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Here’s What Sifan Hassan Will Have to Do Next to Complete Historic Triple

One-third of Hassan’s never-before done bid to win the 1500, 5,000, and 10,000 has been cinched. Here is a play-by-play of what she needs to do next and the challenges she'll face.

As you, by now, are probably well aware, Sifan Hassan’s bid to do what no runner has ever done — win the 1,500m, 5,000m, and 10,000m in the same Olympic Games — is off to a banging start. After the Dutch track star fell in the last lap of her heat of the the 1,500, she not only got back up to win her heat but later that day won the gold medal in the 5,000m. The world of track was shocked, and so was Hassan. 

“I used all my energy this morning and I was kind of tired,” she told reporters after the V. “I couldn’t believe what happened. It was terrible when I tripped.”

“I felt terrible afterwards and I never thought I am going to be Olympic champion.”

Phase one: Completed. 

But there is far more to be done. Here is a step-by-step of what Hassan will have to do next in order to achieve the treble and the challenges she’ll have to overcome. 

Sifan Hassan reacts after winning the 5,000m in the Tokyo Olympic Games.
Sifan Hassan of Team Netherlands reacts as she wins the gold medal in the Women’s 5000 meter final at the Tokyo 2020 Games at Olympic Stadium on August 02. Completing phase one of her bid for a triple distance victory at the Olympic Games. Photo: Ryan Pierse/Getty Images

Next: Survive the 1,500-meter Semifinals (Aug. 4) 

Until the finals on Friday, the 1,500-meters are a game of surviving and advancing. All that Hassan will have to do on Wednesday, Aug. 4, is place in the top five of her heat (heat number two) to get the big Q or have one of the next two fastest times for the small q. That’s not to say that it will be easy or predictable we saw what happened during the first round of the 1,500m when Hassan fell in the last lap. And wise competitors on the bubble in the semis are unlikely to let it come down to the last 200m and concede the qualifying spots to a risky mass kick. Nothing is predictable.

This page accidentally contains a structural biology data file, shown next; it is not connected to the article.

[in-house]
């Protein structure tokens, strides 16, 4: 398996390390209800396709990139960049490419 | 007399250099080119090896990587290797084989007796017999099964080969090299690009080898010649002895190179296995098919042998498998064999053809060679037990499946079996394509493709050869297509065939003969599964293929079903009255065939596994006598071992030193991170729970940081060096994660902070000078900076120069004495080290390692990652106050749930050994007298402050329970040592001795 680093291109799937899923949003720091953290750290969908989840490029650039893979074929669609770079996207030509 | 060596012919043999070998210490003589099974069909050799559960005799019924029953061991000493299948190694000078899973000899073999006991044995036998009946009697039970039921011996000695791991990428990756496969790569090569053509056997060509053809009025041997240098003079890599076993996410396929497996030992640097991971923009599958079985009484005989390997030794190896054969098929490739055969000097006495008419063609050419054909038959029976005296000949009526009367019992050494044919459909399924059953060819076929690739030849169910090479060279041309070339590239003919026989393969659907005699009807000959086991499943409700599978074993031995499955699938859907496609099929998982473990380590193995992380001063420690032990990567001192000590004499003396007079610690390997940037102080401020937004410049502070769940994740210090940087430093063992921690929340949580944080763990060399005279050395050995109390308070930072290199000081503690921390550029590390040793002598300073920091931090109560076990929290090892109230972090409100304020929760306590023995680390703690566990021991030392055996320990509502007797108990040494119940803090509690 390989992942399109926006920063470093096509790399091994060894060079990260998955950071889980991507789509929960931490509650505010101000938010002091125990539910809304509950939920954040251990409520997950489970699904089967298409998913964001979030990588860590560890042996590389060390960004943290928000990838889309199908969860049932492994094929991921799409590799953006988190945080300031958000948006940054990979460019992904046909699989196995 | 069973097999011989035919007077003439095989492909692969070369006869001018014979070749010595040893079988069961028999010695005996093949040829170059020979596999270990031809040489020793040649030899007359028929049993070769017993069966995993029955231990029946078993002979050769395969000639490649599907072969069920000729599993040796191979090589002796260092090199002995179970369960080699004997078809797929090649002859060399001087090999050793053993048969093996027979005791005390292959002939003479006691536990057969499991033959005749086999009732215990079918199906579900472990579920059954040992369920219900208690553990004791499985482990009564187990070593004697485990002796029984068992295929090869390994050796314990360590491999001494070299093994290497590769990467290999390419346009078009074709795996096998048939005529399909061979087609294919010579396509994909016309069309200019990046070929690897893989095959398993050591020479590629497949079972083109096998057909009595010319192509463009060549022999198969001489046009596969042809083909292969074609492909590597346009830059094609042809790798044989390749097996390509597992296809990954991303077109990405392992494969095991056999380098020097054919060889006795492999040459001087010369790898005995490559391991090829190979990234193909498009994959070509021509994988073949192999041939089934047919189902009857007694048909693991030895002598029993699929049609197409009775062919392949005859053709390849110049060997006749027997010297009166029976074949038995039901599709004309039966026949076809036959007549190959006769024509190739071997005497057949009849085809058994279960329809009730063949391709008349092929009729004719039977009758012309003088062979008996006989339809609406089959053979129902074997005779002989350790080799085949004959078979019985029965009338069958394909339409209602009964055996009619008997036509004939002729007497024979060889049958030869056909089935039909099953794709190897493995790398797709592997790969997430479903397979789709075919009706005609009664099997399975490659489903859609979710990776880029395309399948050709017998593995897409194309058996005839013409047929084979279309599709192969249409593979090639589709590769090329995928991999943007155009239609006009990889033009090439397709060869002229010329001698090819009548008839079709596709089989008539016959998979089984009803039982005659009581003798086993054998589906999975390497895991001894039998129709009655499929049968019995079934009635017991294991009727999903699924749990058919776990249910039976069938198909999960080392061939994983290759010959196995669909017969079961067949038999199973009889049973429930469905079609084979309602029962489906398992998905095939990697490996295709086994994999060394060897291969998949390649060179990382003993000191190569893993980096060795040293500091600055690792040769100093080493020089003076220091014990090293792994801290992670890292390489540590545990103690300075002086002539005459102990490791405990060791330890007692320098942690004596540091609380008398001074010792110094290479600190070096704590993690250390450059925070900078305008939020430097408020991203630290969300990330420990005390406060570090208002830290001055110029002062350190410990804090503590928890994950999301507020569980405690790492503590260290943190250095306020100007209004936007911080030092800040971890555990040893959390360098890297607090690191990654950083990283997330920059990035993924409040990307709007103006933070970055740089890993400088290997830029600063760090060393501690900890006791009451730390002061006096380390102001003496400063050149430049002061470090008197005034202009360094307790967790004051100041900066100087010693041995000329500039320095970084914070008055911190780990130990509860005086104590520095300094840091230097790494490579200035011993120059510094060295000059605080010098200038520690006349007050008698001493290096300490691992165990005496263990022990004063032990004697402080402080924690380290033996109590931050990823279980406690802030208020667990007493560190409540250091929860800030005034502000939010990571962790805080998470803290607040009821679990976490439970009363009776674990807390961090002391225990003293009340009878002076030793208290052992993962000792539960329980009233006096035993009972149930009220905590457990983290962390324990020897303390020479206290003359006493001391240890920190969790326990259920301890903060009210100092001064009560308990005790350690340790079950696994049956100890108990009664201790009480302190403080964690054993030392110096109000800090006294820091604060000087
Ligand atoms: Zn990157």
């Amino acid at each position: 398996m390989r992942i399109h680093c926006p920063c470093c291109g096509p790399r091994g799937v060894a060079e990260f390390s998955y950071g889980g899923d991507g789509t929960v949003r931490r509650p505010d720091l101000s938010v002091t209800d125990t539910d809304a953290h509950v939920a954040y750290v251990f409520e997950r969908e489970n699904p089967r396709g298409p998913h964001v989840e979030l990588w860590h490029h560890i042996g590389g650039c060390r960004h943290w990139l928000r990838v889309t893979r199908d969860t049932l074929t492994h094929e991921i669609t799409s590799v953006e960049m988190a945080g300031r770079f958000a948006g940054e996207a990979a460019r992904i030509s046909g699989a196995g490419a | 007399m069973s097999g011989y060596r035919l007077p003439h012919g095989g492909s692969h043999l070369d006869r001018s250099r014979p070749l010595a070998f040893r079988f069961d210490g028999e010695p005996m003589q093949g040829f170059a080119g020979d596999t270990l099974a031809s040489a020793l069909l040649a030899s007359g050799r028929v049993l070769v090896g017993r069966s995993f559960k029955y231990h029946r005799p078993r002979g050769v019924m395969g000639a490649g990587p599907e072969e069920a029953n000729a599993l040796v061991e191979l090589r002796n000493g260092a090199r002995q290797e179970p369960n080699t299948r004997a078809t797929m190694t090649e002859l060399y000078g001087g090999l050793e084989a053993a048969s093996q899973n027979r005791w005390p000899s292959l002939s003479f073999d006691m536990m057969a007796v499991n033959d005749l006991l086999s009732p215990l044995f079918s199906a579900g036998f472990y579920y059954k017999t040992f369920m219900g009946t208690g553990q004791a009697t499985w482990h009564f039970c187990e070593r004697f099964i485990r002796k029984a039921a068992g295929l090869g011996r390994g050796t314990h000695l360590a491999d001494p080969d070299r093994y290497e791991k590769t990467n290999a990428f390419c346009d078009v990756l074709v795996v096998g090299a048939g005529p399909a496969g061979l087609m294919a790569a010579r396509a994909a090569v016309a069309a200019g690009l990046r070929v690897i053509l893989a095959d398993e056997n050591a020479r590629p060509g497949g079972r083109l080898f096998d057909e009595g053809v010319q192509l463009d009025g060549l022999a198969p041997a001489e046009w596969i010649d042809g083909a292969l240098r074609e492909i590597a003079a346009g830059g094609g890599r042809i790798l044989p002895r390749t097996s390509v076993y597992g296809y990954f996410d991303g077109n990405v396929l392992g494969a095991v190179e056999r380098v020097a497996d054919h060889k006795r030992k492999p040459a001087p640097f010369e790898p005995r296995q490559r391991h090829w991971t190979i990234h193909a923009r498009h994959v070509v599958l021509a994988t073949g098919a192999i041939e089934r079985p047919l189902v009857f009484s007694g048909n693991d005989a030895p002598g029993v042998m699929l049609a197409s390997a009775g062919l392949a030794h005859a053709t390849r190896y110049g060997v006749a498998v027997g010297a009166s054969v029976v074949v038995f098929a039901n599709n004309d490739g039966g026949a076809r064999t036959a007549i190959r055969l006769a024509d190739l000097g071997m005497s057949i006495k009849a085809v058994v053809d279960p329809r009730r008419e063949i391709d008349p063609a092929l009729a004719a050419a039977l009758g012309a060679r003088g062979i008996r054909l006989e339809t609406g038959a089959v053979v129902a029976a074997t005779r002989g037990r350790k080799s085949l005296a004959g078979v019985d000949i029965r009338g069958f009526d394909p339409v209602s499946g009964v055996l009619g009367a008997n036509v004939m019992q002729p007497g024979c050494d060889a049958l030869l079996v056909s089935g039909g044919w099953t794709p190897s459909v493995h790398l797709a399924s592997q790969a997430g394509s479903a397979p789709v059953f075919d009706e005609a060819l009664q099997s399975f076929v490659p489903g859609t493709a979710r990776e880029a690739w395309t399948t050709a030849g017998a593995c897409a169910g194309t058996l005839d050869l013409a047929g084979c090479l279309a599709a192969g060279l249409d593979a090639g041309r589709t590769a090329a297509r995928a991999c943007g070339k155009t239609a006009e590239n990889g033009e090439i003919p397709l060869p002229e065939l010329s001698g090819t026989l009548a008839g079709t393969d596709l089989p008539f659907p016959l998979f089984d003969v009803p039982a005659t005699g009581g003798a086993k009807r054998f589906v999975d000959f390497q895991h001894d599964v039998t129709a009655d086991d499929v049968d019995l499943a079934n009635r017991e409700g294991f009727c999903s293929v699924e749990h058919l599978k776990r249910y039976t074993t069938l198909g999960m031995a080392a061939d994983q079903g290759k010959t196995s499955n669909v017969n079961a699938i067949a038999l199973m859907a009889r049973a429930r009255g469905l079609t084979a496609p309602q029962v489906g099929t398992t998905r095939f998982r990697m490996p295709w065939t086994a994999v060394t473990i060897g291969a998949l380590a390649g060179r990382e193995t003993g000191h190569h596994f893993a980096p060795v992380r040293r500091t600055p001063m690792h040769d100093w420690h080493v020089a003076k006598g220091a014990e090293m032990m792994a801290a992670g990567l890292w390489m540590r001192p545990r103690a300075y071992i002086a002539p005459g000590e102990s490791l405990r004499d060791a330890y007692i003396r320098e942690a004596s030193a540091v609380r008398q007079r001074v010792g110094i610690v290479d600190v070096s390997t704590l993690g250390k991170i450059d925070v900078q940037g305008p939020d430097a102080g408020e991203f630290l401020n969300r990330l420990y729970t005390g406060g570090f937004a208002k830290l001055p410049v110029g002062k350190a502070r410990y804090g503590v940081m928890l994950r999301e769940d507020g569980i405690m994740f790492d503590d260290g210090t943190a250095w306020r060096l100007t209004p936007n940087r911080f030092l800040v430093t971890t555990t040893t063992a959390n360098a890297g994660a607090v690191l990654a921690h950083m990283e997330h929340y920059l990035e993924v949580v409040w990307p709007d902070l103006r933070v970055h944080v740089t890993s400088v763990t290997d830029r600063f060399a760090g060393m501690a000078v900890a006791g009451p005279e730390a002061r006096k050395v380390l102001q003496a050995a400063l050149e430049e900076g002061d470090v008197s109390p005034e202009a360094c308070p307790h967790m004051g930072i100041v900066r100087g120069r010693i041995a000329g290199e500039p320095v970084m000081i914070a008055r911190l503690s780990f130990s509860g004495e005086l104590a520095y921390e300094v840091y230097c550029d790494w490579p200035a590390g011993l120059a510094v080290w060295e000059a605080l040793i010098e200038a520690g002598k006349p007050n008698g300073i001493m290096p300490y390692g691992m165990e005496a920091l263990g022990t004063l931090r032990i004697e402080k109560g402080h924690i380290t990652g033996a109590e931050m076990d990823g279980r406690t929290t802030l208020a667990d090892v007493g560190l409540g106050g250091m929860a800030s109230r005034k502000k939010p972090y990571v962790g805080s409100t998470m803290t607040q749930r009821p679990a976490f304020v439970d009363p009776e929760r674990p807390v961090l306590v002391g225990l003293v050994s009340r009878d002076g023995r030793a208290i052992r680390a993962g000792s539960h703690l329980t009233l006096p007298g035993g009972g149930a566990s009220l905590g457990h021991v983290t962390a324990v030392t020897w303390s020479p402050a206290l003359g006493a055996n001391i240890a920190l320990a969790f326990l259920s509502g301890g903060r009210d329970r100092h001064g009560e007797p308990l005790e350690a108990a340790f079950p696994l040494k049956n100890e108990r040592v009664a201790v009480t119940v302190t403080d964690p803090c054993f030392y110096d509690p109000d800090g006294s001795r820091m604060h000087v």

The primary challenge that Hassan will face in qualifying for the women’s 1,500m finals on Friday will be getting her legs fresh after an exhaustive back-to-back win in the 1,500 first round and 5,000m final. From the end of the 5,000m to the start of the 1500m semis, she’s got a bit over 45 hours, or 1 day, 21 hours, 17 minutes. Expect her to sleep a lot of those hours.

Her biggest competitors in the second semifinal heat will be Team Great Britian’s Laura Muir who has clocked a 3:55.59 this season, Australia’s Linden Hall (SB 3:59.67), and Ethiopia’s Lemlem Hailu (SB 4:00.35). Fortunately, the fastest woman in the field, Faith Kipyegon (SB 3:51.07) is in the other heat.


Date: Wednesday, August 4
Time: 6:30 p.m. local time / 5:30 a.m. EDT

Sifan Hassan and her rival Faith Kipyegon race in a pack during the 1500 meter final in Doha.
Sifan Hassan of Netherlands, Faith Kipyegon of Kenya and Gudaf Tsegay of Ethiopia compete in the Women’s 1500 meter final during the 2019 IAAF World Athletics Championships Doha, Qatar at Khalifa International Stadium. Photo: Alexander Hassenstein/Getty Images for IAAF